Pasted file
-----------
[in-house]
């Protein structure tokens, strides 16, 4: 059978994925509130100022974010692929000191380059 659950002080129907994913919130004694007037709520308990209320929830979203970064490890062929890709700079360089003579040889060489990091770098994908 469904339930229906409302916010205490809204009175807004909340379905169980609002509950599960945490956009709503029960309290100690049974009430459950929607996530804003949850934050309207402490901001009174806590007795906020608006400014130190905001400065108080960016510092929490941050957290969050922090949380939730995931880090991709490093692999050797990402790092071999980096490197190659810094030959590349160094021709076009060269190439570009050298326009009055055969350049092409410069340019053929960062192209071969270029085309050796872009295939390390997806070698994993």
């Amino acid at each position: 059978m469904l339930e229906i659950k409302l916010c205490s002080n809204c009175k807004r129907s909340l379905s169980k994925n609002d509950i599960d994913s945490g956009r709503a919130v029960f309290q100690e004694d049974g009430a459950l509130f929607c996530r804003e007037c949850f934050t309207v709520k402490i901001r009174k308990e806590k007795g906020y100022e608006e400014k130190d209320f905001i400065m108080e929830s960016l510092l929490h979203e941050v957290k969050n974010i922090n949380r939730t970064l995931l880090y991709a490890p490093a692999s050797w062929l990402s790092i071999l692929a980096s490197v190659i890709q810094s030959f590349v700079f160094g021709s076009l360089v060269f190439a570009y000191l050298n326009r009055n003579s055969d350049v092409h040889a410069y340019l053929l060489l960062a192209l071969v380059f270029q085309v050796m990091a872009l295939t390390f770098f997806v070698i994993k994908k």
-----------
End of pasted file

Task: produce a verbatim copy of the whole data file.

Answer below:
[in-house]
């Protein structure tokens, strides 16, 4: 059978994925509130100022974010692929000191380059 659950002080129907994913919130004694007037709520308990209320929830979203970064490890062929890709700079360089003579040889060489990091770098994908 469904339930229906409302916010205490809204009175807004909340379905169980609002509950599960945490956009709503029960309290100690049974009430459950929607996530804003949850934050309207402490901001009174806590007795906020608006400014130190905001400065108080960016510092929490941050957290969050922090949380939730995931880090991709490093692999050797990402790092071999980096490197190659810094030959590349160094021709076009060269190439570009050298326009009055055969350049092409410069340019053929960062192209071969270029085309050796872009295939390390997806070698994993």
């Amino acid at each position: 059978m469904l339930e229906i659950k409302l916010c205490s002080n809204c009175k807004r129907s909340l379905s169980k994925n609002d509950i599960d994913s945490g956009r709503a919130v029960f309290q100690e004694d049974g009430a459950l509130f929607c996530r804003e007037c949850f934050t309207v709520k402490i901001r009174k308990e806590k007795g906020y100022e608006e400014k130190d209320f905001i400065m108080e929830s960016l510092l929490h979203e941050v957290k969050n974010i922090n949380r939730t970064l995931l880090y991709a490890p490093a692999s050797w062929l990402s790092i071999l692929a980096s490197v190659i890709q810094s030959f590349v700079f160094g021709s076009l360089v060269f190439a570009y000191l050298n326009r009055n003579s055969d350049v092409h040889a410069y340019l053929l060489l960062a192209l071969v380059f270029q085309v050796m990091a872009l295939t390390f770098f997806v070698i994993k994908k």